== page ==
District Attorneys Learn More About YWCA Services

June 5, 2015

Jefferson County Assistant District Attorney Joe Hicks handles lots of domestic violence cases, and he wants to be able to tell victims exactly what to expect if they must seek emergency shelter in order to stay safe.

That’s why he and about 20 of his colleagues recently visited the Family Violence Center, one of the YWCA’s confidentially-located shelters for women and their children. “It’s nice to see this place and know there are so many folks doing such a good job to make it as comfortable and homey as possible,” he said.

The shelter tour followed a recent visit to the YWCA, where about 30 assistant district attorneys were able to meet the YW staff, learn more about all of the services offered to domestic violence victims and to see some of the programs firsthand.

“Unless you have been over here, you don’t really understand what services the YW provides,” said Deputy District Attorney Laura Poston, a YWCA Board member. “Now when our assistant district attorneys talk with victims, they can say, ‘I’ve seen the shelter, I’ve seen the child development program; if you need supervised visitation, don’t be scared.’”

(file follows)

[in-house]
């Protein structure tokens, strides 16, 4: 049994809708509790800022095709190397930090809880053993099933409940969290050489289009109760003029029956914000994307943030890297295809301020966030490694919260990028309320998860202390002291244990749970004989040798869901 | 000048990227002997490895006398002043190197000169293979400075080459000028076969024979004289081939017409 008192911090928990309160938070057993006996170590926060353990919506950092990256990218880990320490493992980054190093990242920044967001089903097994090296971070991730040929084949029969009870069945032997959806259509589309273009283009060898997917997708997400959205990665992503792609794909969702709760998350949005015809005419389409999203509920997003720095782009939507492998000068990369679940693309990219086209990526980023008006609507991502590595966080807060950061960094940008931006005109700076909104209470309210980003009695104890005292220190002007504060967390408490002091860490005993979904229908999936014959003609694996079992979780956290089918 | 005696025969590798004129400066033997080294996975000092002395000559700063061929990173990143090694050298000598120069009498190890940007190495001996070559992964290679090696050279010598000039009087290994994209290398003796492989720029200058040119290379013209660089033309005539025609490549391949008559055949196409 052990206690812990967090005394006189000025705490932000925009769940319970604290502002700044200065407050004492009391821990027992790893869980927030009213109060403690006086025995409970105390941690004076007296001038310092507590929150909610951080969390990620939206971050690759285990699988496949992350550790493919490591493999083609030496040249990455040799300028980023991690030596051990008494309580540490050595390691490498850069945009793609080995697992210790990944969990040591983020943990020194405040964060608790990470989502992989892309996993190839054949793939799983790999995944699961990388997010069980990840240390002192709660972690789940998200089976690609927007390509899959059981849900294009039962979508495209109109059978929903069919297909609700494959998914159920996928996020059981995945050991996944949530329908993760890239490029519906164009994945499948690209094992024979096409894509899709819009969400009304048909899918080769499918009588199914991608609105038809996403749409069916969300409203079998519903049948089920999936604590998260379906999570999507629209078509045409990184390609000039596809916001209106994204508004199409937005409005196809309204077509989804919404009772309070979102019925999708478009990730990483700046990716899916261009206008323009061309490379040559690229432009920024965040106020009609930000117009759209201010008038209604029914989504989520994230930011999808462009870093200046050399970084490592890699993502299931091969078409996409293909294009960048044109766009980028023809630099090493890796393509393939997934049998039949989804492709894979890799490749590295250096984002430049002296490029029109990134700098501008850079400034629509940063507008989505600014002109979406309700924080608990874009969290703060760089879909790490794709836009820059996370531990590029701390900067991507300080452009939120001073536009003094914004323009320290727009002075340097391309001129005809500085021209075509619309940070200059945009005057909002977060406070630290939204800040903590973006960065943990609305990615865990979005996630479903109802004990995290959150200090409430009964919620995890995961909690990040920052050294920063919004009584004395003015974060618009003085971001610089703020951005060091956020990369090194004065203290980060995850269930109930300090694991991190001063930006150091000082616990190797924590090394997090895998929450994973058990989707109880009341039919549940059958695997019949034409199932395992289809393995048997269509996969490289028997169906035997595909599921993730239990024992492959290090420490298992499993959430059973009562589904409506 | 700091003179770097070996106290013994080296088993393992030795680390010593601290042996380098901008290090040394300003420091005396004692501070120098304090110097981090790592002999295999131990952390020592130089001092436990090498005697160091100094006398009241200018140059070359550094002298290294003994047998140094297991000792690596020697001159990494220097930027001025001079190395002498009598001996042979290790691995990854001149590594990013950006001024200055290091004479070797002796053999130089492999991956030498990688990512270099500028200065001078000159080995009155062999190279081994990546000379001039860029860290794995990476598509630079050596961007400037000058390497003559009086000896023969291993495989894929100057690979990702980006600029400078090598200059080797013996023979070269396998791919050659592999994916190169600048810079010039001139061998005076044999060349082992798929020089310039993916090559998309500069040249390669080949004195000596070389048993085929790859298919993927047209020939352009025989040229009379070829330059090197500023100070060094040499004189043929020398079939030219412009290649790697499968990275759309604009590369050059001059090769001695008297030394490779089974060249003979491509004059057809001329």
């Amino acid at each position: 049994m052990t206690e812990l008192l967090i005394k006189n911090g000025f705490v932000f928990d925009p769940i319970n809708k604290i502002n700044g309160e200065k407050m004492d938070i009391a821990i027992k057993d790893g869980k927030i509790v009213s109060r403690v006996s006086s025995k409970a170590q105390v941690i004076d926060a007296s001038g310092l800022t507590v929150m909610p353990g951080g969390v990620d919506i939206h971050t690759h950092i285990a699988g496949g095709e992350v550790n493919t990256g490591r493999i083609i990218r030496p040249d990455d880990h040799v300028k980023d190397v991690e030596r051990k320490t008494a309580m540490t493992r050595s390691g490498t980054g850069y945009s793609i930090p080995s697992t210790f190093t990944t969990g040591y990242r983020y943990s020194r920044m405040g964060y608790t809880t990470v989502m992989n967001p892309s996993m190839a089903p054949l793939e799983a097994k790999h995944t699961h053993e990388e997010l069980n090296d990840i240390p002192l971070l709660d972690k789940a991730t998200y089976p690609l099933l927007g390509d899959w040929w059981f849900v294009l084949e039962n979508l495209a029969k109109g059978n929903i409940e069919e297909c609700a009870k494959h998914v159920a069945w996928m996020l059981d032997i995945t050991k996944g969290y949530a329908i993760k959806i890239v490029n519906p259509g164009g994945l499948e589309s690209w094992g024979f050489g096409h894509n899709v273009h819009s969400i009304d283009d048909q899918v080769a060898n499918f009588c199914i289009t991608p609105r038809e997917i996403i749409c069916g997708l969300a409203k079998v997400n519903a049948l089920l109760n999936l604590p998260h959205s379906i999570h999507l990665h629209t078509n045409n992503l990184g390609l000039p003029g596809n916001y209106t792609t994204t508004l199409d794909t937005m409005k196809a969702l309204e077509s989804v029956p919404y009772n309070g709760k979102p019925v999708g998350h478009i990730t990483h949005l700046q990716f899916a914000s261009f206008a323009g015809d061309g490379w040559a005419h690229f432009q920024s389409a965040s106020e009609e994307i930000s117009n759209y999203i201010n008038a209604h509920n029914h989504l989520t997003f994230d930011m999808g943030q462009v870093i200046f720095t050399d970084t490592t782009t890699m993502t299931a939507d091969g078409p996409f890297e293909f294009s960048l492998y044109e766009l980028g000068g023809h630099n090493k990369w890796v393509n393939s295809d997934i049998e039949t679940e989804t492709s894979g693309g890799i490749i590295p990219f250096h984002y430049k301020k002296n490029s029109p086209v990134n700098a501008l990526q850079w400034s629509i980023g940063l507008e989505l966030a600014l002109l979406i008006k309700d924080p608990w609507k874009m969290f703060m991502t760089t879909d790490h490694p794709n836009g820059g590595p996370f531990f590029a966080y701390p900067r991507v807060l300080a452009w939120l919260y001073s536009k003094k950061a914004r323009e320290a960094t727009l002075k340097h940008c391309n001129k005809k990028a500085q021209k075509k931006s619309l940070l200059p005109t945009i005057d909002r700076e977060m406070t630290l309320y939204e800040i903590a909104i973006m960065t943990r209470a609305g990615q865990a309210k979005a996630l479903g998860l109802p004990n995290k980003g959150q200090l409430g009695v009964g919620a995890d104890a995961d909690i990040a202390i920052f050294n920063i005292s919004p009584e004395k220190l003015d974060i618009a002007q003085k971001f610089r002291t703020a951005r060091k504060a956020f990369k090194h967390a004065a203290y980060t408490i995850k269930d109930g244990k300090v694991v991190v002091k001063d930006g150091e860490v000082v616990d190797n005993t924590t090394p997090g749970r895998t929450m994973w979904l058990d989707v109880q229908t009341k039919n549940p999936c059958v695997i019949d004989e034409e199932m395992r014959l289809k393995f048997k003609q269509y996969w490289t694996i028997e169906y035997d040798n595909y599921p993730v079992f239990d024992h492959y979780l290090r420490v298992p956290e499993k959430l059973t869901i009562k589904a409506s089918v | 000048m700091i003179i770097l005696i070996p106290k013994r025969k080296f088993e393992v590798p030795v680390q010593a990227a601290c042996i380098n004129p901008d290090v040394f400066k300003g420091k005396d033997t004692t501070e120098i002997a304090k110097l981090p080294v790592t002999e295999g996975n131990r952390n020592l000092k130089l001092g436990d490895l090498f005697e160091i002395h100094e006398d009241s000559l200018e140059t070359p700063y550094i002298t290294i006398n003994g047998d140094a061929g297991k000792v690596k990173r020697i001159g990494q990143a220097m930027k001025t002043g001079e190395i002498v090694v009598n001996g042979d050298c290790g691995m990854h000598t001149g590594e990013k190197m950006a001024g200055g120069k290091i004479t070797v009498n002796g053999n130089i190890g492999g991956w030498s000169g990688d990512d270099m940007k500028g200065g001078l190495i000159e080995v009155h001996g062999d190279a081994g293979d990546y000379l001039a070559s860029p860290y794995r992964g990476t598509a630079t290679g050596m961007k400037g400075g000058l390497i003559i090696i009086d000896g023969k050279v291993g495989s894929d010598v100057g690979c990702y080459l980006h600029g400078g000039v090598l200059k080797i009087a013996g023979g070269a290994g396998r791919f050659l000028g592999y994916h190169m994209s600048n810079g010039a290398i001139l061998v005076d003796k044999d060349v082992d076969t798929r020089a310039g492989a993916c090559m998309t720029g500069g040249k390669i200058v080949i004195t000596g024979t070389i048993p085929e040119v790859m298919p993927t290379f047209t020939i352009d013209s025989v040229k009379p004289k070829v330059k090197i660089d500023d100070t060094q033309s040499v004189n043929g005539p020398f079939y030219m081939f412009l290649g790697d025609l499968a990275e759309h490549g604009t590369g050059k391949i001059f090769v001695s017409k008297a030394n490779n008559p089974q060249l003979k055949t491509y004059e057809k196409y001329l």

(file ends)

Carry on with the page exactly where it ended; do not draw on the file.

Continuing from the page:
Annetta Nunn, community outreach coordinator for the YW, said the fear of the unknown is one reason victims are hesitant to leave their abusive situation. “They have the idea that the shelter looks like Boutwell Auditorium when it’s cold and everybody is all together in one big crowded room,” she said. Instead, the Family Violence Center and Our Place, the YW’s domestic violence shelter in St. Clair County, offer private rooms and bathrooms, as well as a kitchen where families can cook and eat together.

The group learned more about the YW’s 24-hour crisis hotline (205-322-4878); Court Advocates, who accompany victims to court and help them navigate the complicated legal system; and the YWCA Family Law Center, which boasts staff attorneys who represent victims and provide advocacy on issues such as divorce, child custody, housing, immigration and public benefits.

They also learned about support groups for victims and their children, counseling services, transitional housing and the YW’s child development programs. All of the services are offered to male victims, as well.

“We do training every month on some area of the law,” Poston said. “Today, we took a field trip and they were excited about coming. One of the comments I heard is that they had no idea the YWCA was so big and had so many services. I think this will make a difference.”